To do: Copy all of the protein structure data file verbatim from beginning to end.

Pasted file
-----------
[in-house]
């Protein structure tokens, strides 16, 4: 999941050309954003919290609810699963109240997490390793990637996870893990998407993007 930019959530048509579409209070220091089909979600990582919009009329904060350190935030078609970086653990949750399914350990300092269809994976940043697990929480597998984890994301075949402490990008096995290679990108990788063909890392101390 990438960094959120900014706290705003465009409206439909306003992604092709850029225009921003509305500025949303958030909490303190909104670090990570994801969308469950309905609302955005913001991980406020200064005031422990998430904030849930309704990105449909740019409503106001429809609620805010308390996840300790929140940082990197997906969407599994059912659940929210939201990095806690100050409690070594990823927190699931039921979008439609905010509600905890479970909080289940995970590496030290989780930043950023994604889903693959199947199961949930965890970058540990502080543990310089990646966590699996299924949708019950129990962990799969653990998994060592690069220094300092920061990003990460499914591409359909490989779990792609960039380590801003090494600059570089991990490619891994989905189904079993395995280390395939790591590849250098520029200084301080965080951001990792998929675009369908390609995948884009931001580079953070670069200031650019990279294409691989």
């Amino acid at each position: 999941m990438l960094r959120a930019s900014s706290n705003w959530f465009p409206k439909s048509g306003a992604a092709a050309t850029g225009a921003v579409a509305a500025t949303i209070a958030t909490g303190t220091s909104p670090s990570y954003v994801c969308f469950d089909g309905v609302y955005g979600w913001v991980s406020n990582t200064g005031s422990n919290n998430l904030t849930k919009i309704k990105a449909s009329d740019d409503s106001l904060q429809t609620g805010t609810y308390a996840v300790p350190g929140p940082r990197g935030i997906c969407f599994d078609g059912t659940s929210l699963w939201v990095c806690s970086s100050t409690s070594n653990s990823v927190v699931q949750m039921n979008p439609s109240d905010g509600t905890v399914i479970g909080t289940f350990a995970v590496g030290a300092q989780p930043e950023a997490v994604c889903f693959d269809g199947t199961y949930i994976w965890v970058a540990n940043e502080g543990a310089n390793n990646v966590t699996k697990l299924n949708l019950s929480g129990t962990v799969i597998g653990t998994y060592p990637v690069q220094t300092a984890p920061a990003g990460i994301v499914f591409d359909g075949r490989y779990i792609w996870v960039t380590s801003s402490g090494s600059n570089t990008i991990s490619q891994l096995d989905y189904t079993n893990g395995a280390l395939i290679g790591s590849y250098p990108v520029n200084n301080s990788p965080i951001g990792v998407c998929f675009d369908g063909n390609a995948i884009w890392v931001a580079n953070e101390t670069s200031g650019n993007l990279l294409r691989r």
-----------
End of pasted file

[in-house]
């Protein structure tokens, strides 16, 4: 999941050309954003919290609810699963109240997490390793990637996870893990998407993007 930019959530048509579409209070220091089909979600990582919009009329904060350190935030078609970086653990949750399914350990300092269809994976940043697990929480597998984890994301075949402490990008096995290679990108990788063909890392101390 990438960094959120900014706290705003465009409206439909306003992604092709850029225009921003509305500025949303958030909490303190909104670090990570994801969308469950309905609302955005913001991980406020200064005031422990998430904030849930309704990105449909740019409503106001429809609620805010308390996840300790929140940082990197997906969407599994059912659940929210939201990095806690100050409690070594990823927190699931039921979008439609905010509600905890479970909080289940995970590496030290989780930043950023994604889903693959199947199961949930965890970058540990502080543990310089990646966590699996299924949708019950129990962990799969653990998994060592690069220094300092920061990003990460499914591409359909490989779990792609960039380590801003090494600059570089991990490619891994989905189904079993395995280390395939790591590849250098520029200084301080965080951001990792998929675009369908390609995948884009931001580079953070670069200031650019990279294409691989």
């Amino acid at each position: 999941m990438l960094r959120a930019s900014s706290n705003w959530f465009p409206k439909s048509g306003a992604a092709a050309t850029g225009a921003v579409a509305a500025t949303i209070a958030t909490g303190t220091s909104p670090s990570y954003v994801c969308f469950d089909g309905v609302y955005g979600w913001v991980s406020n990582t200064g005031s422990n919290n998430l904030t849930k919009i309704k990105a449909s009329d740019d409503s106001l904060q429809t609620g805010t609810y308390a996840v300790p350190g929140p940082r990197g935030i997906c969407f599994d078609g059912t659940s929210l699963w939201v990095c806690s970086s100050t409690s070594n653990s990823v927190v699931q949750m039921n979008p439609s109240d905010g509600t905890v399914i479970g909080t289940f350990a995970v590496g030290a300092q989780p930043e950023a997490v994604c889903f693959d269809g199947t199961y949930i994976w965890v970058a540990n940043e502080g543990a310089n390793n990646v966590t699996k697990l299924n949708l019950s929480g129990t962990v799969i597998g653990t998994y060592p990637v690069q220094t300092a984890p920061a990003g990460i994301v499914f591409d359909g075949r490989y779990i792609w996870v960039t380590s801003s402490g090494s600059n570089t990008i991990s490619q891994l096995d989905y189904t079993n893990g395995a280390l395939i290679g790591s590849y250098p990108v520029n200084n301080s990788p965080i951001g990792v998407c998929f675009d369908g063909n390609a995948i884009w890392v931001a580079n953070e101390t670069s200031g650019n993007l990279l294409r691989r």